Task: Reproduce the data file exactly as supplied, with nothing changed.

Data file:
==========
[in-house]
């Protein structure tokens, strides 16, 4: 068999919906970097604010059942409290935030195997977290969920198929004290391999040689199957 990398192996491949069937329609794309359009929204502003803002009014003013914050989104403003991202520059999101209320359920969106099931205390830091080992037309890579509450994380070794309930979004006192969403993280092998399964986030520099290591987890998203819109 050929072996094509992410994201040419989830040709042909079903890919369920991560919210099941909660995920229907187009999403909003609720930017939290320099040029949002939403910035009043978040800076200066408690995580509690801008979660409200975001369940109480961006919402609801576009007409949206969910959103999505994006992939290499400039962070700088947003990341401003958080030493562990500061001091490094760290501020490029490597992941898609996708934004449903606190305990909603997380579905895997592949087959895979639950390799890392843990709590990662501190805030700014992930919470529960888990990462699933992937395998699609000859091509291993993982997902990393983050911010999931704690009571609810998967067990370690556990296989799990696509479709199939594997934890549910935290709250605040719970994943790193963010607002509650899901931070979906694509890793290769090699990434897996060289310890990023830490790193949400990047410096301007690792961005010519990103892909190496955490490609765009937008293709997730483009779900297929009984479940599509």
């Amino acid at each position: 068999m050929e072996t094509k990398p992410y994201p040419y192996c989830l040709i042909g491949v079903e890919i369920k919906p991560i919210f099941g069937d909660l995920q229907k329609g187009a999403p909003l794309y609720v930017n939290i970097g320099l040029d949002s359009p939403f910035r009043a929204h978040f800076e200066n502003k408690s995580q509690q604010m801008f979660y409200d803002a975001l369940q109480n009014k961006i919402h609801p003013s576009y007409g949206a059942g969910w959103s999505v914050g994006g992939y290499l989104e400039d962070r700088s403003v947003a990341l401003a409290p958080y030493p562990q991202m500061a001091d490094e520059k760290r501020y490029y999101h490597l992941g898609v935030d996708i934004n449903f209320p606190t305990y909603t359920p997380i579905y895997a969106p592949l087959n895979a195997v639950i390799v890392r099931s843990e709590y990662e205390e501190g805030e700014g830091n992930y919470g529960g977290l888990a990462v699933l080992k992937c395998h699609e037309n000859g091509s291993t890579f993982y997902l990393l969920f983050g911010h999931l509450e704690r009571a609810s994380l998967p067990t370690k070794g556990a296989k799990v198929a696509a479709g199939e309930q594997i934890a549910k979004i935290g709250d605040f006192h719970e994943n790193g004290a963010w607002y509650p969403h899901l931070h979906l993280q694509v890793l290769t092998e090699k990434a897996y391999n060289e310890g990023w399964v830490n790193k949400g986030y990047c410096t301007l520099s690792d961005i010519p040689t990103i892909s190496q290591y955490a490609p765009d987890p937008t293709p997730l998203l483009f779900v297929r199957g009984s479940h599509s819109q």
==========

[in-house]
């Protein structure tokens, strides 16, 4: 068999919906970097604010059942409290935030195997977290969920198929004290391999040689199957 990398192996491949069937329609794309359009929204502003803002009014003013914050989104403003991202520059999101209320359920969106099931205390830091080992037309890579509450994380070794309930979004006192969403993280092998399964986030520099290591987890998203819109 050929072996094509992410994201040419989830040709042909079903890919369920991560919210099941909660995920229907187009999403909003609720930017939290320099040029949002939403910035009043978040800076200066408690995580509690801008979660409200975001369940109480961006919402609801576009007409949206969910959103999505994006992939290499400039962070700088947003990341401003958080030493562990500061001091490094760290501020490029490597992941898609996708934004449903606190305990909603997380579905895997592949087959895979639950390799890392843990709590990662501190805030700014992930919470529960888990990462699933992937395998699609000859091509291993993982997902990393983050911010999931704690009571609810998967067990370690556990296989799990696509479709199939594997934890549910935290709250605040719970994943790193963010607002509650899901931070979906694509890793290769090699990434897996060289310890990023830490790193949400990047410096301007690792961005010519990103892909190496955490490609765009937008293709997730483009779900297929009984479940599509």
């Amino acid at each position: 068999m050929e072996t094509k990398p992410y994201p040419y192996c989830l040709i042909g491949v079903e890919i369920k919906p991560i919210f099941g069937d909660l995920q229907k329609g187009a999403p909003l794309y609720v930017n939290i970097g320099l040029d949002s359009p939403f910035r009043a929204h978040f800076e200066n502003k408690s995580q509690q604010m801008f979660y409200d803002a975001l369940q109480n009014k961006i919402h609801p003013s576009y007409g949206a059942g969910w959103s999505v914050g994006g992939y290499l989104e400039d962070r700088s403003v947003a990341l401003a409290p958080y030493p562990q991202m500061a001091d490094e520059k760290r501020y490029y999101h490597l992941g898609v935030d996708i934004n449903f209320p606190t305990y909603t359920p997380i579905y895997a969106p592949l087959n895979a195997v639950i390799v890392r099931s843990e709590y990662e205390e501190g805030e700014g830091n992930y919470g529960g977290l888990a990462v699933l080992k992937c395998h699609e037309n000859g091509s291993t890579f993982y997902l990393l969920f983050g911010h999931l509450e704690r009571a609810s994380l998967p067990t370690k070794g556990a296989k799990v198929a696509a479709g199939e309930q594997i934890a549910k979004i935290g709250d605040f006192h719970e994943n790193g004290a963010w607002y509650p969403h899901l931070h979906l993280q694509v890793l290769t092998e090699k990434a897996y391999n060289e310890g990023w399964v830490n790193k949400g986030y990047c410096t301007l520099s690792d961005i010519p040689t990103i892909s190496q290591y955490a490609p765009d987890p937008t293709p997730l998203l483009f779900v297929r199957g009984s479940h599509s819109q």